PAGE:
Polycystic Ovary Syndrome - Symptoms, Treatments & Causes

While the underlying reasons might vary from person to person, it may be caused due to hormonal imbalance, sedentary lifestyle, changes in your environment, metabolic disorders, or even continued regular stress.

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What is PCOS?

1 in 5 Indian women have PCOS.

1 in 5 women in India suffer from a condition you may not know about. The symptoms of this condition can be easily dismissed as harmless or 'no big deal'- irregular menstrual cycles, painful periods, uncontrolled weight gain, acne. But this condition, called PCOS, causes severe discomfort for millions of women across the world on an everyday basis. If you recognise these symptoms, either in yourself or someone around you, read this article to know some crucial information about this shockingly common disease.

What is PCOS?

Polycystic Ovary Syndrome is a hormonal imbalance in which ovaries (female reproductive organs) produce higher than the normal level of testosterone (the male sexual hormone). This imbalance can result in irregular menstrual cycles and in some cases, infertility or the inability to bear children. PCOS affects more than 25% of Indian women who are of reproductive age, usually between the age of 14 and 40.

How is PCOS caused?

While the underlying reasons might vary from person to person, it may be caused due to hormonal imbalance, sedentary lifestyle, changes in your environment, metabolic disorders, or even continued regular stress.

What makes PCOS such a threat?

PCOS can cause various serious health problems such as infertility, endometrial cancer, heart problems, obesity, metabolic disorders and depression.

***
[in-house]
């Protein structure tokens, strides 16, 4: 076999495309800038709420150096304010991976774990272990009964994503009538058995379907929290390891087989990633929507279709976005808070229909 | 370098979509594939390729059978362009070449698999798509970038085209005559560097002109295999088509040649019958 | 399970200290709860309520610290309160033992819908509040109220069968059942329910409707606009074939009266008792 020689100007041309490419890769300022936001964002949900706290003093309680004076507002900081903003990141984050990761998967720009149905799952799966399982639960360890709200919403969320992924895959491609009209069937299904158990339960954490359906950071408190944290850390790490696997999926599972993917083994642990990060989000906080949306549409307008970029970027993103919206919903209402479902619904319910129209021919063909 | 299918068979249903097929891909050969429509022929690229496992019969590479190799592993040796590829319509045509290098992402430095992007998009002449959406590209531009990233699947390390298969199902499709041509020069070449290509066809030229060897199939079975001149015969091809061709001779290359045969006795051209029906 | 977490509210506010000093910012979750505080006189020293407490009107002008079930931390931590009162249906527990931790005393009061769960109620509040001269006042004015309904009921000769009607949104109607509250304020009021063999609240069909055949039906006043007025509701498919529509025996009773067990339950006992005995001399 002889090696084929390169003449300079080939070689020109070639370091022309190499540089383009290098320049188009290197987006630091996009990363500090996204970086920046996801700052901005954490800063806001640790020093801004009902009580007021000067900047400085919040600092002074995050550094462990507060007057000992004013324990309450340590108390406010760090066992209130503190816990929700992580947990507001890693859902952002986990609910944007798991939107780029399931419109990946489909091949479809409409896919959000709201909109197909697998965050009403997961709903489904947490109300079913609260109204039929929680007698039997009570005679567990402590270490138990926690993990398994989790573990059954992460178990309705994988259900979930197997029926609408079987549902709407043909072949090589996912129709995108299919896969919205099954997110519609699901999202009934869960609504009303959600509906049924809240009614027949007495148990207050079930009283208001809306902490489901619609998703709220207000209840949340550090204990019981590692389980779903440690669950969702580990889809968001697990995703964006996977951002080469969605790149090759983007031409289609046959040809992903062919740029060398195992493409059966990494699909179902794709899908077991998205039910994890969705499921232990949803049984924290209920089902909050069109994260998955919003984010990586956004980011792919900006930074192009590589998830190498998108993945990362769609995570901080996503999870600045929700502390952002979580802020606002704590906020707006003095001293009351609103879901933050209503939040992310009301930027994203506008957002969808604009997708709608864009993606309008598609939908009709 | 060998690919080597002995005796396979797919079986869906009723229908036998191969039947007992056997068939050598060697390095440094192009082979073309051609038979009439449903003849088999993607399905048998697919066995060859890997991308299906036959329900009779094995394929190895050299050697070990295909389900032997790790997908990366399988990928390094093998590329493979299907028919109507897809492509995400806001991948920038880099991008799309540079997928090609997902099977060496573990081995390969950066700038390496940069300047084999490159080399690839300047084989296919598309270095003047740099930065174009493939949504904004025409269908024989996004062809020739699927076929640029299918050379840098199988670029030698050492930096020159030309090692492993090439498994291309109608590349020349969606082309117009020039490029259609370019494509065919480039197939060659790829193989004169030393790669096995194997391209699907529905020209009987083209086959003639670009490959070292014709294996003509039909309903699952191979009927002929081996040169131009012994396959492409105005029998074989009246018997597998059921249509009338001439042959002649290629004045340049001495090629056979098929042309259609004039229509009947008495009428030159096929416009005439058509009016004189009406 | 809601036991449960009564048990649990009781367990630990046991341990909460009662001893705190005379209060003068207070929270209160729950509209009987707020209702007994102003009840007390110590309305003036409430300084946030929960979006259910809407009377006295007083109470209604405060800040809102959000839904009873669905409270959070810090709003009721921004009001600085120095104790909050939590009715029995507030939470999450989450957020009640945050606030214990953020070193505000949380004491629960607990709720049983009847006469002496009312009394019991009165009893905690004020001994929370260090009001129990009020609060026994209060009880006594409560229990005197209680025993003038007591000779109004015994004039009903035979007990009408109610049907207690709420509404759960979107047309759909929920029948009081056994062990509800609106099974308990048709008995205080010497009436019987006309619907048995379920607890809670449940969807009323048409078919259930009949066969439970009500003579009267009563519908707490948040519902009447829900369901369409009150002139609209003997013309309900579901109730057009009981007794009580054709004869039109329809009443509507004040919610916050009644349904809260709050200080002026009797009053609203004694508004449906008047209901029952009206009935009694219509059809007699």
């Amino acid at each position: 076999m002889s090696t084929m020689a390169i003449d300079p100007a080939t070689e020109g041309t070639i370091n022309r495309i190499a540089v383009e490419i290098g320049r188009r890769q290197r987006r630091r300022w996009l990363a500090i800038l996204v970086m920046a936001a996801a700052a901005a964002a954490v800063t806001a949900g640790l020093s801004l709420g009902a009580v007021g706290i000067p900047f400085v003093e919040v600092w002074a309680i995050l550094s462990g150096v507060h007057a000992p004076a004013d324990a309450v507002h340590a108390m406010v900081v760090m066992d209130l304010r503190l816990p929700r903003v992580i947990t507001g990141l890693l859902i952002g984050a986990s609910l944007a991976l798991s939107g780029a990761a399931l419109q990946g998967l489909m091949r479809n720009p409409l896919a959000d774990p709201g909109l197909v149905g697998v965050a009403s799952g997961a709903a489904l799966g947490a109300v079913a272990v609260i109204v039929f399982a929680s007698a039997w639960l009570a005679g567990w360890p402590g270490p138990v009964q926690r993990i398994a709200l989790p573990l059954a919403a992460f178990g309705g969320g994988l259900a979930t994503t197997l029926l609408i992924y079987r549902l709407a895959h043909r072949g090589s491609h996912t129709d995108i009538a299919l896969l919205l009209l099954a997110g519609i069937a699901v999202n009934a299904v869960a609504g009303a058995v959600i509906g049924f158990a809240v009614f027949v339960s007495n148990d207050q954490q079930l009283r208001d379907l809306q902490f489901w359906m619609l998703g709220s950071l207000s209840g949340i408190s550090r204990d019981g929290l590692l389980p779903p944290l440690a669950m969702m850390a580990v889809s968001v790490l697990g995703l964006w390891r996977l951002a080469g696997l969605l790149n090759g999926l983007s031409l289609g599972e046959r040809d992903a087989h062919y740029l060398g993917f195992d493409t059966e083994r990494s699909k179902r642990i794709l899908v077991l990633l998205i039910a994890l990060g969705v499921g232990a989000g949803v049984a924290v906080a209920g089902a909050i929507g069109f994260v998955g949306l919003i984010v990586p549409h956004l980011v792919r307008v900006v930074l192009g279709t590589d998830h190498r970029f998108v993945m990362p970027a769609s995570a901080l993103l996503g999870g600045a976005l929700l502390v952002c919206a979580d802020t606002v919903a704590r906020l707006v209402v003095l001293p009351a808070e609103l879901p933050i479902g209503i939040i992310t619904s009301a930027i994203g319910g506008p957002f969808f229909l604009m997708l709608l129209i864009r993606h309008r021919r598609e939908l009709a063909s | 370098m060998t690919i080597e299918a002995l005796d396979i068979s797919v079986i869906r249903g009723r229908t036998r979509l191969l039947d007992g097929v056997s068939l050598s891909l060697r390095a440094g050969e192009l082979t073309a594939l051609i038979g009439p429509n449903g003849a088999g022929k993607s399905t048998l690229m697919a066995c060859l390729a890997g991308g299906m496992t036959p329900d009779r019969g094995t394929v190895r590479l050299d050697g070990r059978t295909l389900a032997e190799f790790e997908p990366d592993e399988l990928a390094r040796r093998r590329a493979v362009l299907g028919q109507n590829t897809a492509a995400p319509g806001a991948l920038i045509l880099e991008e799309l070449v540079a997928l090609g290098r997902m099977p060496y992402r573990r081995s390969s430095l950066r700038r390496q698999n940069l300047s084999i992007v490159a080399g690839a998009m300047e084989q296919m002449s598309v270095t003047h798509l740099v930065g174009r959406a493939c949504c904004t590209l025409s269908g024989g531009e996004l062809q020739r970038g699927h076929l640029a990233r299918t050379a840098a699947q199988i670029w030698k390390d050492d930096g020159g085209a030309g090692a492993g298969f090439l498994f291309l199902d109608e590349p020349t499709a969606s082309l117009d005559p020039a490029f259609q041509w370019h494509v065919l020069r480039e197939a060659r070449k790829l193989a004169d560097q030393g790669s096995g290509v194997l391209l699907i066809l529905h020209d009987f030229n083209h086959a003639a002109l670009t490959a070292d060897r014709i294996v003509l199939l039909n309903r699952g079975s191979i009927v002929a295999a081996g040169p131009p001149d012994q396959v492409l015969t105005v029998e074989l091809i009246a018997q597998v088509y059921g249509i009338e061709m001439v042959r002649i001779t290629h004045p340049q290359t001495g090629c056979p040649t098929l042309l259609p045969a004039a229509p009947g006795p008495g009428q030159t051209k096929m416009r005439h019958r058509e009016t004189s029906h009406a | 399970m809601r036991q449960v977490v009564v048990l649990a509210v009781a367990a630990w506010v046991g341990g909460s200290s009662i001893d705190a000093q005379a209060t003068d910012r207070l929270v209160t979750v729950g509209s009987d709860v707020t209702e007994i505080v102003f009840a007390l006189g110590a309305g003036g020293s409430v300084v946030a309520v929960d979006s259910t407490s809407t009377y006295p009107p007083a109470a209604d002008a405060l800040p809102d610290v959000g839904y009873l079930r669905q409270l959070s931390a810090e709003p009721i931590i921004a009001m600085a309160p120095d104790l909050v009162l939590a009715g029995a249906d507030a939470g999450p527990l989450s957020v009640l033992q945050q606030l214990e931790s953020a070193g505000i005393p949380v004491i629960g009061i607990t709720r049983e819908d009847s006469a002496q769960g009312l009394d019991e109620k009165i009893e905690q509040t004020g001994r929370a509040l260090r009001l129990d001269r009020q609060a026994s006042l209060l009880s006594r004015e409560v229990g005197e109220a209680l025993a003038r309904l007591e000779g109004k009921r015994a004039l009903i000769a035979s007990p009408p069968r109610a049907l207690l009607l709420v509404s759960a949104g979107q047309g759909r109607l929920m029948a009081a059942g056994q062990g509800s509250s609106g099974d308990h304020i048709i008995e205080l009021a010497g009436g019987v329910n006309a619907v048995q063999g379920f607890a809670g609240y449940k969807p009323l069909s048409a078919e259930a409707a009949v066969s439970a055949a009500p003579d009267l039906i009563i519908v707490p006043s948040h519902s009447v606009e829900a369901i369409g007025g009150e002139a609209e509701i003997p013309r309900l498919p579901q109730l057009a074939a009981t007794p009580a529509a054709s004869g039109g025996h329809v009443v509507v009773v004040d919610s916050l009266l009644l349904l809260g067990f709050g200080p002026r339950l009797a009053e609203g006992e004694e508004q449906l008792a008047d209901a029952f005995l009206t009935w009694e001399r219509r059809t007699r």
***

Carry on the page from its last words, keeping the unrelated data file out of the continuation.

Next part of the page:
What are the symptoms of PCOS?

  • Delayed and irregular periods
  • Heavy menstrual bleeding
  • Acne (pimples)
  • Unusual weight gain
  • Thinning of hair and hair fall
  • Facial hair
  • Headaches

How can PCOS be detected?

You should see a gynaecologist if you experience one or more of these common symptoms associated with the syndrome. A doctor would usually ask you to take a blood test, undergo a pelvic examination, but other tests to determine the levels of various hormones are also helpful. In some cases, your doctor may ask you to take an ultrasound.

If PCOS is so common, why don't more people know about it?

First, even though it is a common condition, it often remains undiagnosed because the discomfort during periods has been normalised to an extent that many women, especially when they are young, don't see a reason to complain or get themselves checked up. But this condition can trigger major severe life-threating diseases, if untreated.

Secondly, most women are not aware of the syndrome or the consequences of PCOS, and it is often left untreated for a long time. They may know and express individual symptoms but might not connect it to the syndrome.

Thirdly, PCOS tends to get less attention as compared to other diseases such as heart disorders, diabetes, and cancer.

What is the best management of PCOS?

Every woman experiences PCOS differently, so management also varies depending on the level of hormonal disruption and other associated symptoms. PCOS cannot be treated to disappear, but its effect can be reduced and managed.

Adhering to a healthy, well-balanced diet as prescribed by your doctor is as important as sticking to the medication they prescribe. You can also make some lifestyle changes such as practising yoga and meditation or engaging in regular exercise. This can help you lose weight and keep your metabolism in check, helping you manage the symptoms of PCOS.

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